Money for nothing

Teachers Ignore Openings, by Barbara Martinez, Wall Street Journal, September 3, 2010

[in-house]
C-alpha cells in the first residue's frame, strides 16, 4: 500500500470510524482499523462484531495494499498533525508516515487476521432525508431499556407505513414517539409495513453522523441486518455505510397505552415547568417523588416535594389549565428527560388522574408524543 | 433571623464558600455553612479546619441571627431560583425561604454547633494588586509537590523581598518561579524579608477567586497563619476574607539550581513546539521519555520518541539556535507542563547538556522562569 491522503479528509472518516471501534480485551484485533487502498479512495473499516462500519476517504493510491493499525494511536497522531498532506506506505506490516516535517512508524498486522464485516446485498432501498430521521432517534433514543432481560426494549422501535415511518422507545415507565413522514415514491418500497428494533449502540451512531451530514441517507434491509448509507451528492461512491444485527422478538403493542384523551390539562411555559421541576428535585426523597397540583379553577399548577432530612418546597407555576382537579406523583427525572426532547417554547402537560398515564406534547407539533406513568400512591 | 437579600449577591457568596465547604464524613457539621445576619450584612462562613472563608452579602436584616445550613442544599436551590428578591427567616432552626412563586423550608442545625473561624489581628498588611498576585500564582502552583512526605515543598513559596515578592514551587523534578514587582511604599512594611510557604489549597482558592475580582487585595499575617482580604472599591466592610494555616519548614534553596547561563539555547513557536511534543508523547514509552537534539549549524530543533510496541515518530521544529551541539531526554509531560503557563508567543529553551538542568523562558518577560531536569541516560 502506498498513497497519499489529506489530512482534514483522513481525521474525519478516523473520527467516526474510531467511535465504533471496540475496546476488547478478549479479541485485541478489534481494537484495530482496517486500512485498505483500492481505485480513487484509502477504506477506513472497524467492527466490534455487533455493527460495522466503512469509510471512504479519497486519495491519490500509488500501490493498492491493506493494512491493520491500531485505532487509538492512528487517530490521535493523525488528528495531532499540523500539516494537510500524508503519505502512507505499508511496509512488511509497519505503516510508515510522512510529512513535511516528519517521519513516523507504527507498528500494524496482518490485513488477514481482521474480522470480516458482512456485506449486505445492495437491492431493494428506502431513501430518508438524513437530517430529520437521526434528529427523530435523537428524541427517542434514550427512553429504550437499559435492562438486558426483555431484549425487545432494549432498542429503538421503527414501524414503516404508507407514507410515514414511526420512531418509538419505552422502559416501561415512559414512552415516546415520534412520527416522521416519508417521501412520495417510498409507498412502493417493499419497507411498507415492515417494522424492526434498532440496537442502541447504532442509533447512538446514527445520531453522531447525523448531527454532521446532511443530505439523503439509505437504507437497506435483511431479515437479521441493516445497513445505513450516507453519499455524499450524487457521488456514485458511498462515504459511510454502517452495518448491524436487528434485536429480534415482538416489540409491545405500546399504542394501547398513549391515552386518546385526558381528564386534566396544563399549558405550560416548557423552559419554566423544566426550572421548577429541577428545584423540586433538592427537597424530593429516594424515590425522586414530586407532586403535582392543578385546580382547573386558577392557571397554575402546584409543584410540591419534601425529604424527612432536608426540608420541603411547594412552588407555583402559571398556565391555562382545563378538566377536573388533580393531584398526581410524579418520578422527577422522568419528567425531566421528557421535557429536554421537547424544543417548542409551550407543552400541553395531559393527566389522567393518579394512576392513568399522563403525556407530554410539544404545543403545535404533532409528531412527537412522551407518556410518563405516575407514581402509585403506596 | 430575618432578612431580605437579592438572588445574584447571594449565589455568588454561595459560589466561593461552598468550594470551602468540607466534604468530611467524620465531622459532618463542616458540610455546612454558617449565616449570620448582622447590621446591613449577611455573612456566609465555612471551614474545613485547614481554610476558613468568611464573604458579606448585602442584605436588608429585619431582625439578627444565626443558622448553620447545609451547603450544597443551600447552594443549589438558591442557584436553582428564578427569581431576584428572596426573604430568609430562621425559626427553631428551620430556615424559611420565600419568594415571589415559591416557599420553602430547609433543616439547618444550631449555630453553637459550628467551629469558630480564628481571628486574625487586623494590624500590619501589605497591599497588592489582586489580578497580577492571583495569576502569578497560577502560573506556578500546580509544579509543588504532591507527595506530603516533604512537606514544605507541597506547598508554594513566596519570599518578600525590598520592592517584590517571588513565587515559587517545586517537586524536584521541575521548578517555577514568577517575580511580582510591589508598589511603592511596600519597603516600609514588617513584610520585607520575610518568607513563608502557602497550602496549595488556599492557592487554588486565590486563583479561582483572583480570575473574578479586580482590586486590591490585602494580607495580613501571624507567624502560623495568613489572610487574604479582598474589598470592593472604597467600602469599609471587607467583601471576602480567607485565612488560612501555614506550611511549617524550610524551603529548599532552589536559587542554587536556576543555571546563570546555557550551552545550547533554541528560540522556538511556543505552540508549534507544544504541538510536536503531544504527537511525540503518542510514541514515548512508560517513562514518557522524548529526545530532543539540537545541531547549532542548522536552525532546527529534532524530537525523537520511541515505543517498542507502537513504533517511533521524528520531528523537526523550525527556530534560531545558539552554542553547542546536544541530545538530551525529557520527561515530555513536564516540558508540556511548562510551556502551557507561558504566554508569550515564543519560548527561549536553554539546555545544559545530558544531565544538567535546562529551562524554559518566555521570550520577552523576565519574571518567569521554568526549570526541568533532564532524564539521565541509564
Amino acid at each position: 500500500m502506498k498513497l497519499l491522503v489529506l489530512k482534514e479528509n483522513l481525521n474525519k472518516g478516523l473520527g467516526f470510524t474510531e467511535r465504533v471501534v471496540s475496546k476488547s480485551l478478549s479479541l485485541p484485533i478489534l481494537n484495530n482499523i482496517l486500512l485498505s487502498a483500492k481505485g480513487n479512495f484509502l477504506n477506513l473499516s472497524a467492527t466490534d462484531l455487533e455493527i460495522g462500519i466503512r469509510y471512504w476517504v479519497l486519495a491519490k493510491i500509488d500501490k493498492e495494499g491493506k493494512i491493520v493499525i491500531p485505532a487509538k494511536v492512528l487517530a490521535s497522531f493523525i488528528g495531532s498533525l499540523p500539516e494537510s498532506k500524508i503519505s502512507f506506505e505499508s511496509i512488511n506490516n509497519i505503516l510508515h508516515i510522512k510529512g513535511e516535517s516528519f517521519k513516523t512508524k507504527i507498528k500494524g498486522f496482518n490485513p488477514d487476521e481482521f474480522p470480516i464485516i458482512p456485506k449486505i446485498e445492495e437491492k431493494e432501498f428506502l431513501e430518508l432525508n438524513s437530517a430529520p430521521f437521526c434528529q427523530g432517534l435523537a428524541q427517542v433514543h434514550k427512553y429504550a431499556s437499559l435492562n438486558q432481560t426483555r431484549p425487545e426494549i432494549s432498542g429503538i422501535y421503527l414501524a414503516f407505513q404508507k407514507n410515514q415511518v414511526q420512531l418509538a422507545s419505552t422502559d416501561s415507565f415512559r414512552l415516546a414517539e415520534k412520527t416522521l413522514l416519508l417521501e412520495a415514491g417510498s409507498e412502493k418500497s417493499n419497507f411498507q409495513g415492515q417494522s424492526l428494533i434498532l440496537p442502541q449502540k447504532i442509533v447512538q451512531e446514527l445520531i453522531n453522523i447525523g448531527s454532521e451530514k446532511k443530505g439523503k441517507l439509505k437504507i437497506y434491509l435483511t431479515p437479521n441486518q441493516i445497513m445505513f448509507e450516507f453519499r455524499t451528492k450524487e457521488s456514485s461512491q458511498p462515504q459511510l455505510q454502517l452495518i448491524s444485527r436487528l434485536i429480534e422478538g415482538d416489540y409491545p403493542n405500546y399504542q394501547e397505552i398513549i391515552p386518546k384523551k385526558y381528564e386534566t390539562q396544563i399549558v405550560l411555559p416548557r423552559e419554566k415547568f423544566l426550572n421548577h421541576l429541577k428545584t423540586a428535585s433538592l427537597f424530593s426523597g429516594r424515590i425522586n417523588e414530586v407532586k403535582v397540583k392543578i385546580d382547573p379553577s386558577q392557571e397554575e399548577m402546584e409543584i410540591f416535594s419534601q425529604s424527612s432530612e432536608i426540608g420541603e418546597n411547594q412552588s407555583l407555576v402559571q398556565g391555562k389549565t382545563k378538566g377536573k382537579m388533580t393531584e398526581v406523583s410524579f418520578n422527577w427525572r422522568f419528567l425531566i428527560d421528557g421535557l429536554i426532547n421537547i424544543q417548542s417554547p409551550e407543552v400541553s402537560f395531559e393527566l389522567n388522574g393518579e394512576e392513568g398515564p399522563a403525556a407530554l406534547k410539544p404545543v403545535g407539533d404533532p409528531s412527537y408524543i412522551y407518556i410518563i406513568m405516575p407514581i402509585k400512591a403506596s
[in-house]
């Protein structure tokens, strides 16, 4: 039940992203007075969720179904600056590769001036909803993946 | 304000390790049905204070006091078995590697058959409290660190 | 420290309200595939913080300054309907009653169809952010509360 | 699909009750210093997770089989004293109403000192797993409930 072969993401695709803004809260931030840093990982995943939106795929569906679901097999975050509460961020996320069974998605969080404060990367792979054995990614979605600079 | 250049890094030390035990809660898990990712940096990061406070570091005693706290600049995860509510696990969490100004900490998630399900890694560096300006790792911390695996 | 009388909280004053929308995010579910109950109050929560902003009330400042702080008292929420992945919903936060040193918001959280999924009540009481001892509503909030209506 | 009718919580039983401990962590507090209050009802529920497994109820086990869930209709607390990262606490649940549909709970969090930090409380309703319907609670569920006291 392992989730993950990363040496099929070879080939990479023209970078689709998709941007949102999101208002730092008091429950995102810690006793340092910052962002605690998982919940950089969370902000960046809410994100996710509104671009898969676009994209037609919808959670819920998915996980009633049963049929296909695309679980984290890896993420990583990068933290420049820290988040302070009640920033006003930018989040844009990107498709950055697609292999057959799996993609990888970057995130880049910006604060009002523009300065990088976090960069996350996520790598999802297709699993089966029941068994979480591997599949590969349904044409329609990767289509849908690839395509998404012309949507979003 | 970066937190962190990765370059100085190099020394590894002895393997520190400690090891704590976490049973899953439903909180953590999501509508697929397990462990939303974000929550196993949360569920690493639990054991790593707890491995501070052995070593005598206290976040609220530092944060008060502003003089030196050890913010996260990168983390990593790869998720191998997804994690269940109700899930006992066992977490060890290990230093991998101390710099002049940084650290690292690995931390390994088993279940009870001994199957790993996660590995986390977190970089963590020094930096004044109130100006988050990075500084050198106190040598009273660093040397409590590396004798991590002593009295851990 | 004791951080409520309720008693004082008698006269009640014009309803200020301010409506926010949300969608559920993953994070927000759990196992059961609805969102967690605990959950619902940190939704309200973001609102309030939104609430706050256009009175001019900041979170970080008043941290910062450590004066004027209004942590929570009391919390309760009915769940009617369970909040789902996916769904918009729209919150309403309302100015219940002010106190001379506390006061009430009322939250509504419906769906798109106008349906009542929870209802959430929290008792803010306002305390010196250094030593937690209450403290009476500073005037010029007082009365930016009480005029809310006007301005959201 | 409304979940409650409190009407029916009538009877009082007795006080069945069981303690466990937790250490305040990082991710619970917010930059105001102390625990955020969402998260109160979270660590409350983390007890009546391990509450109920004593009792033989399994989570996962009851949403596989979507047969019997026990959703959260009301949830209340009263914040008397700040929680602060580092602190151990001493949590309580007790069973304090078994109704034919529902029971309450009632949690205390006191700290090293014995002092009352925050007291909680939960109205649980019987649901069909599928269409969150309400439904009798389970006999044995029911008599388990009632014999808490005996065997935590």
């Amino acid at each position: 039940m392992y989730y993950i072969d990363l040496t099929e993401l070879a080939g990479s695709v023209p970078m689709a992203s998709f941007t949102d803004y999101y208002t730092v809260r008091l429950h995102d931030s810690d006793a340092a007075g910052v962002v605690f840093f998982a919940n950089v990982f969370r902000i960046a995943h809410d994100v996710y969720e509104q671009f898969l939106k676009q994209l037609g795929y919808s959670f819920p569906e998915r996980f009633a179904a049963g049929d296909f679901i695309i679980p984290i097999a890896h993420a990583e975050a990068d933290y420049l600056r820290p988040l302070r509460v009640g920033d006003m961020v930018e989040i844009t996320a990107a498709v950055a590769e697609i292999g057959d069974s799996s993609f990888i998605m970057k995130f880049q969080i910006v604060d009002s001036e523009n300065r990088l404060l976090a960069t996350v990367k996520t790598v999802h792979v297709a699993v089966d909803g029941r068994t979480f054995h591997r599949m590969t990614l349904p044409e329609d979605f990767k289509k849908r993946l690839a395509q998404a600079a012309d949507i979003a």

You might have thought that closing New York City’s infamous rubber rooms meant that our largest school system is no longer paying teachers to do nothing. You’d be wrong. Though disciplined teachers are now placed in administrative positions while their cases are sorted out, tenured teachers who lose their jobs because of downsizing are still guaranteed full pay and benefits—with no deadline by which they must find another job. The district and union reached an accord in 2008—that the district would encourage (and in 2009 require) principals to hire from the “reserve pool” (instead of new teachers), even offering to offset the cost of a higher-salaried tenured teacher over a newbie, but excessed teachers would never be forced on principals. But no deadline for pool time was ever set. Unsurprisingly, most of the 1,800 individuals in this position are taking full advantage. Fifty-nine percent of them have not even applied for a single job through the DOE recruitment site nor attended any DOE-sponsored job fairs, never mind that 1,200 positions are currently open. The Big Apple is the only city in the country that guarantees pay to tenured employees indefinitely; most, like Chicago, give excessed teachers one year to find another job. Needless to say, the annual $100 million this costs New York in salaries can hardly be afforded even in plush times. The union’s solution is to force principals to hire these teachers, but NYC schools chief Joel Klein is standing strong for principal autonomy, as well he should. The union needs a jolt of reality: Paying tenured teachers who aren’t teaching means firing tons more untenured ones who are, while principals leave vacancies and the district’s coffers are further emptied. That’s a lose-lose for everyone.

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